“For the love”…

After almost six years of driving around my county, seeing hospice patients and their families, I know that it’s a pretty sure bet that I will see people asking for money. I don’t always know what to do and how to respond… even though I know there are legitimate needs out there.

Early on in my hospice work, I was unsure what to do. But I had to do something… There was something hauntingly universal about their faces. They looked tired. Worn. Struggling. Hungry. As they walked the median strip past a line of cars, I could feel desperation, and a bit of anger. And most of the time, I drove away and did nothing. I didn’t look at them. I locked my car doors.

But something happened one day when I read a man’s sign. It simply read… “HUNGRY”. Impulsively, I reached into my lunch and pulled out a couple bags of fruit. I lowered my window, and held them out. The man stared at me. And then he smiled and took it, and said “Gee… Thanks!”

He opened one of the bags and started eating from it as he walked back to the overturned paint bucket he was using as a seat. It wasn’t anything glamorous… Some sliced apples, a few grapes, maybe I had splurged and there might be a strawberry or two.

Right then I realized… I had “seen” him.

The next time I knew I would go through that particular intersection, I looked for him. And he was there. Again I reached in and offered him something from my lunch. This time, I included a pre-frozen water bottle which he accepted.

Finally, one day as I handed him some of my lunch, I asked him his name. He looked a little startled. Then he replied, “my name is John.” I said, “well, John, my name is Deb. And I hope you have a good day.”

That got me thinking… What if I pre-planned some snacks and other items that I could offer as I was driving around? I knew the water bottles would not spoil in my hot car on summer days. I tried to find other things that would survive in the heat or the cold. I also talked with social workers and friends who worked with people who have housing instability. What would be helpful? What would be insulting? Should I just ignore them? (That felt very UN-Christlike!)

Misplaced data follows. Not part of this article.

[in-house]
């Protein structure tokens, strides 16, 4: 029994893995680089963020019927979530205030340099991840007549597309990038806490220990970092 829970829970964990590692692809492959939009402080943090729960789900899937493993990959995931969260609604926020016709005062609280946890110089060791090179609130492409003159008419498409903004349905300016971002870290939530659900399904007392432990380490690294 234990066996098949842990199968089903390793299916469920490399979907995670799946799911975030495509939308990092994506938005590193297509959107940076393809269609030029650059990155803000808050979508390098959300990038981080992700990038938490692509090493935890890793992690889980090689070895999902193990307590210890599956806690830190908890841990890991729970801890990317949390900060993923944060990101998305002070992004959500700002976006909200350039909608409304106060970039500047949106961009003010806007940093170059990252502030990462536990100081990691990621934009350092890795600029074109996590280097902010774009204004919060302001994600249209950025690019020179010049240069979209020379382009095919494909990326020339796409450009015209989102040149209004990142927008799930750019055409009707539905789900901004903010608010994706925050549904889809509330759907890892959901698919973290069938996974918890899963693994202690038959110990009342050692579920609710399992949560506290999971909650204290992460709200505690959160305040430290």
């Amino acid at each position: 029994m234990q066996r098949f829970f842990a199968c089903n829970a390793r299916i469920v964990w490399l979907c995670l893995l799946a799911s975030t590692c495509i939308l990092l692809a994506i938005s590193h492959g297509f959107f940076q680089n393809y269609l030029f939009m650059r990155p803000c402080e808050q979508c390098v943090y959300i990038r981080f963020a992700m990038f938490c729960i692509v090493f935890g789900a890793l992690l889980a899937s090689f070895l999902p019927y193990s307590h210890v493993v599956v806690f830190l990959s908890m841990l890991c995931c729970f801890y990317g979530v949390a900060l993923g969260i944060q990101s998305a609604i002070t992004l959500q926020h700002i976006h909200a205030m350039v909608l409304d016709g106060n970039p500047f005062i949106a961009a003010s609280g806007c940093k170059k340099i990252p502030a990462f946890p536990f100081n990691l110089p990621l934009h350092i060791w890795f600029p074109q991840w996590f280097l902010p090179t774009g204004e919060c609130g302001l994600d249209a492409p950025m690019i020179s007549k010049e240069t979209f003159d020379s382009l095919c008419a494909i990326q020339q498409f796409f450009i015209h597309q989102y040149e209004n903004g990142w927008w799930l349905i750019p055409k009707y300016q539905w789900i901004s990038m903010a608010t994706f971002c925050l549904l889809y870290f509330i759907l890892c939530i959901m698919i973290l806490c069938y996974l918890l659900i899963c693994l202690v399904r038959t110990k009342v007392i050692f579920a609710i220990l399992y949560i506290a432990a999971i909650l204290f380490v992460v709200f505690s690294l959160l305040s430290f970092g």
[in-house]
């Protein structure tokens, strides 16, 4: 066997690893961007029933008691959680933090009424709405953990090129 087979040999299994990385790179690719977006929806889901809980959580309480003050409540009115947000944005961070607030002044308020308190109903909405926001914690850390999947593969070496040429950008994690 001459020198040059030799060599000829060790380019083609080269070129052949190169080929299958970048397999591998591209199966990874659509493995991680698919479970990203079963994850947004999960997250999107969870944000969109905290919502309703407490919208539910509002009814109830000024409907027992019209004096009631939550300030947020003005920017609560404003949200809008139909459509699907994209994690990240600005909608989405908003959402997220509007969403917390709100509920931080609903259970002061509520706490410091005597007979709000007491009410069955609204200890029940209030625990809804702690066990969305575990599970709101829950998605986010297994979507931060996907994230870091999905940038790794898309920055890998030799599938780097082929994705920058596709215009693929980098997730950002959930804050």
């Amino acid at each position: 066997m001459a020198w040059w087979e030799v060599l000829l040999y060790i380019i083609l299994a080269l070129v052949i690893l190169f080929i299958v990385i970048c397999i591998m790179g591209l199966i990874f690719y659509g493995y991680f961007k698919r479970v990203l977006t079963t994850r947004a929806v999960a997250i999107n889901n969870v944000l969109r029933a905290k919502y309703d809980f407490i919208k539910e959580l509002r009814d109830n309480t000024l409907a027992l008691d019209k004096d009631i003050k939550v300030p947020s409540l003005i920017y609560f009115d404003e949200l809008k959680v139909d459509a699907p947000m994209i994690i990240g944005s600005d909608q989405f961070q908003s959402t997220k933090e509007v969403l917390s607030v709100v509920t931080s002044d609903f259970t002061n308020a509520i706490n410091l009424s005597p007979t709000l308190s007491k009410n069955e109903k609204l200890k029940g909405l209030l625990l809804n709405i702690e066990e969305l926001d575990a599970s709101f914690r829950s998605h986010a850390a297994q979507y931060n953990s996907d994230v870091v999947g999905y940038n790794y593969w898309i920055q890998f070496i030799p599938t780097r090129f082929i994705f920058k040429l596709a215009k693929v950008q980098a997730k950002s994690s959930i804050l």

I personally am not comfortable giving out cash. But at the same time, I know that I have more resources than these folks, and I wanted to make what I give them meaningful and helpful.

Below is the list of the types of things that I put into these bags. Generally speaking, I make anywhere from 4 to 6 bags at a time. Depending on the season, I change the contents to fit the needs of the people that I meet.

In a 1 gallon Ziploc bag:

  • a bottle of water

  • 2 protein bars

  • sample size hand lotion, a few bandaids

  • chewing gum or candy that doesn’t melt in the heat

  • hand sanitizer

  • snack size portions of crackers and cookies

  • a gift card to a coffee shop. (I choose one where I would eat myself and is widely available in my area.)

WINTER: I include things like gloves, hats, scarves, pocket warmers, warm socks, lip balm.

SUMMER: I trade the winter gear for sunscreen, lip balm, bandanas, visors, insect repellent.

Where do I find all this stuff? At the dollar store, where I buy my groceries, at the pharmacy, at the big box super store… you know… Where I shop! I save the complementary toiletries from hotels, and ask for donations from friends who travel more than I do. Sometimes I knit or crochet the hats and scarves, but in every case, I try to choose things that are new or are things I would use myself.

Most of the time, when I hand out one of these bags, if it’s not one of the “regulars,“ the person just kind of stares at me, as if in disbelief. In the few seconds we have, I try to say something personal like “I hope this helps you have a better day.” One cold and rainy day a few weeks ago, I came up beside a man who looked very cold. I handed him the bag and said, “there’s a warm scarf and hat in here… I hope it warms you up a little.”

When I drove past in the opposite direction heading to my next appointment, I saw he had on the hat and scarf and was headed towards the coffee shop to get something to eat.

At least one person had a better day that day. This is a good thing.

I’m blogging about this because it’s something simple. Something that we can all do. It doesn’t fix the problem of skyrocketing rents, impossible health care premiums, and chronic homelessness. But it does remind me, every time I connect with another human being, that responding with compassion is the way of Christ. I am reminded that we are one earth, one family, each made in the Divine image.

And we need to take better care of each other, and our planet.

…for the love of Christ compels us…